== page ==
As the first round of the NFL draft plays out, general managers are constantly watching some of their favorites come off the board. If it looks like their targets won't be available come their scheduled pick, it's time to make a call to trade up.
Teams often set up trade scenarios with other teams before the draft in order to settle on compensation instead of trying to seal the deal within the 10-minute window between picks. These are some of the deals that would make sense for teams to discuss in advance of this year's proceedings (April 27-29 in Philadelphia).
While the prevailing perception at this point in the process seems to be that no QB will go in the top 10 because there are no QBs in this draft worthy of a top-10 selection, I see things playing out differently. Watson is definitely worthy of a high selection, and the Browns know it. But instead of using their No. 1 pick on Watson, they might decide to pick defensive playmaker Myles Garrett, and then move back into the top five to get their offensive leader of the future. This trade would likely require Cleveland to give up its first-round selection in 2018, along with at least a third-round pick in this year's draft, and it would allow the Browns to move one spot ahead of the QB-needy Jets.
If a QB or two goes in the top 10, that means some top position players are going to be available later than people think. If Lattimore is still there when Carolina is on the clock, the Eagles should strike. Philly has a major need at cornerback with Leodis McKelvin gone. They could also consider taking a top receiver or defensive end in the 8 spot. If they want to keep up with the other teams in the NFC East, it might be time for a bold move (Tennessee gave up a 2016 third-round pick and 2017 second-round pick to move up from 15 to 8 for right tackle Jack Conklin last April).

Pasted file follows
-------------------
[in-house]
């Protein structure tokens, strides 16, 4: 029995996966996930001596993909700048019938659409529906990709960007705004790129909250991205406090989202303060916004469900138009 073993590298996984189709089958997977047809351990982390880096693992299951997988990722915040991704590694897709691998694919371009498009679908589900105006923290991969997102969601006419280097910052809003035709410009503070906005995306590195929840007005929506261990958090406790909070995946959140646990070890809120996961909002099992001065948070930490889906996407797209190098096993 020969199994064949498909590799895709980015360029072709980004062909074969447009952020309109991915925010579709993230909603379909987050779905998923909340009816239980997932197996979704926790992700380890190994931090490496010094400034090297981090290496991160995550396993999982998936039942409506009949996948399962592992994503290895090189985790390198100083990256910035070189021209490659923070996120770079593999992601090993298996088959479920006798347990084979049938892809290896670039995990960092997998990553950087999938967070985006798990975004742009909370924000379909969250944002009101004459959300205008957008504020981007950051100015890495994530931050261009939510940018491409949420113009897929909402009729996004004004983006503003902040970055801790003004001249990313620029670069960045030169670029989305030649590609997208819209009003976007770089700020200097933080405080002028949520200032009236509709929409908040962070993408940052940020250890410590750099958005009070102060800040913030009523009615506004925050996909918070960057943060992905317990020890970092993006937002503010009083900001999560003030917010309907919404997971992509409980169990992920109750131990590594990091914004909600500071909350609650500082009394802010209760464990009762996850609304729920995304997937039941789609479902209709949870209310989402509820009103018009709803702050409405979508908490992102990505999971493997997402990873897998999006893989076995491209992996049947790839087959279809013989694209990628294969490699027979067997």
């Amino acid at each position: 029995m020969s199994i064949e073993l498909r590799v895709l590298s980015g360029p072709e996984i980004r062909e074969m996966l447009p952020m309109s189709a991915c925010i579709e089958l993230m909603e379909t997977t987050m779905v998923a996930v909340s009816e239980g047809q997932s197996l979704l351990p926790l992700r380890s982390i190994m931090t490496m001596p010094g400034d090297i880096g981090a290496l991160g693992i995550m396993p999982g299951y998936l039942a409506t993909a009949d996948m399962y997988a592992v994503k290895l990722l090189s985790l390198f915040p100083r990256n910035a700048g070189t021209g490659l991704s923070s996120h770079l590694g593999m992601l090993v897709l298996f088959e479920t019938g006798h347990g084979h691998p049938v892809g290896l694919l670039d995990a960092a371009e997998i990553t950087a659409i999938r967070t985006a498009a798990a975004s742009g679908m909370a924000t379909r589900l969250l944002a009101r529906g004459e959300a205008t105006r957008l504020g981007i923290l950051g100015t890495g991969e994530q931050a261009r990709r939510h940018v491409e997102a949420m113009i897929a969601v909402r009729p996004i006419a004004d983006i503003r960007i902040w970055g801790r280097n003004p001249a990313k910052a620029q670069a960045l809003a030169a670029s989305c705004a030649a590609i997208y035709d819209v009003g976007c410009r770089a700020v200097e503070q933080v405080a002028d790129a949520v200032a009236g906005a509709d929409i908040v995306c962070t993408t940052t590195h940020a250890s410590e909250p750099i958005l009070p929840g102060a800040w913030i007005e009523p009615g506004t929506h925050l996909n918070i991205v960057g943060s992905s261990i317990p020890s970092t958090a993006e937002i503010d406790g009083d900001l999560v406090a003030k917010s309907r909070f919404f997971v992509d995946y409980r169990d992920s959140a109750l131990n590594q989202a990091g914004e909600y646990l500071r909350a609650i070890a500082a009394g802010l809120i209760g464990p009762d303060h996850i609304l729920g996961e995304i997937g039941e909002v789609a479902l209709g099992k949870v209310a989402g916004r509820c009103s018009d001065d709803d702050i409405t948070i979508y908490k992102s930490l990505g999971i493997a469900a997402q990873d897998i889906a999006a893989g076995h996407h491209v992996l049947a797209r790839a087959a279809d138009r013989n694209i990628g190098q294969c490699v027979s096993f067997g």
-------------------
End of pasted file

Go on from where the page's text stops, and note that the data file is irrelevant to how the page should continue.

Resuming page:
You don't see a lot of trades in the first round for linebackers, but this year might be different. The Chiefs need to upgrade the second level of their defense, especially with Derrick Johnson nearing retirement. Reddick can play outside or inside in a three- or four-linebacker scheme. With every team in slots 20 through 24 potentially being interested in Reddick, it would take a trade-up to land him -- likely costing the team a couple of middle-round selections (they have third- and fifth-round compensatory picks).
The lack of a consistent pass rush hurt the Falcons in the Super Bowl. GM Thomas Dimitroff likes to make trades. These two facts together portend upward movement by Atlanta in this year's draft. Barnett and Willis could be on Dimitroff's radar as complementary pieces across from 2015 first-round pick Vic Beasley. Detroit, Miami, Dallas and others will likely be looking for a pass rusher, as well, so budging in line might be necessary to get the guy they want. They'd likely need to give up a third-round pick plus a "sweetener" (late-round pick or swap of mid-round selections) to get their man.
All apologies to Alex Smith (will be a 34-year-old free agent in 2019) and Drew Brees (38 years old) ... but it's pretty clear that the Chiefs and Saints are looking for their next quarterback. It also seems like Mahomes will be selected earlier than initially anticipated. If he's available in the early 20s range of Round 1, a team will attempt to move up to get him before the Texans do at 25 -- especially now that Tony Romo is opting for retirement.
Alternatively, if teams were being honest with Davis Webb when they told him he's a first-round talent, the Chiefs or Saints might have interest in picking him up before Houston's pick. Sean Payton made similar trade-up moves in 2011 (for RB Mark Ingram) and 2014 (WR Brandin Cooks) for offensive playmakers, so it wouldn't be out of character for the team, despite Payton's public comments about needing to bolster the defense.